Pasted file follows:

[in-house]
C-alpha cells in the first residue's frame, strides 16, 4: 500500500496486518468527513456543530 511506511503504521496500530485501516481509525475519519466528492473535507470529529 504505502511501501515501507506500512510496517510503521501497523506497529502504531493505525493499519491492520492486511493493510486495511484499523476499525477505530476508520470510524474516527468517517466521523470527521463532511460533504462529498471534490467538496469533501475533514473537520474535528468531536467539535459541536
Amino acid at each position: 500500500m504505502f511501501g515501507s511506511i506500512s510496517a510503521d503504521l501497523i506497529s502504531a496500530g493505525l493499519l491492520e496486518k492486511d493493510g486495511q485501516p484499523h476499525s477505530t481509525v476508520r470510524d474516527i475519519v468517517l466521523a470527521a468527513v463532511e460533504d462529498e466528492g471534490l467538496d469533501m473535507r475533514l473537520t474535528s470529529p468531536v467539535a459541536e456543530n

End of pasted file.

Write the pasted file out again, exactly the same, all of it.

[in-house]
C-alpha cells in the first residue's frame, strides 16, 4: 500500500496486518468527513456543530 511506511503504521496500530485501516481509525475519519466528492473535507470529529 504505502511501501515501507506500512510496517510503521501497523506497529502504531493505525493499519491492520492486511493493510486495511484499523476499525477505530476508520470510524474516527468517517466521523470527521463532511460533504462529498471534490467538496469533501475533514473537520474535528468531536467539535459541536
Amino acid at each position: 500500500m504505502f511501501g515501507s511506511i506500512s510496517a510503521d503504521l501497523i506497529s502504531a496500530g493505525l493499519l491492520e496486518k492486511d493493510g486495511q485501516p484499523h476499525s477505530t481509525v476508520r470510524d474516527i475519519v468517517l466521523a470527521a468527513v463532511e460533504d462529498e466528492g471534490l467538496d469533501m473535507r475533514l473537520t474535528s470529529p468531536v467539535a459541536e456543530n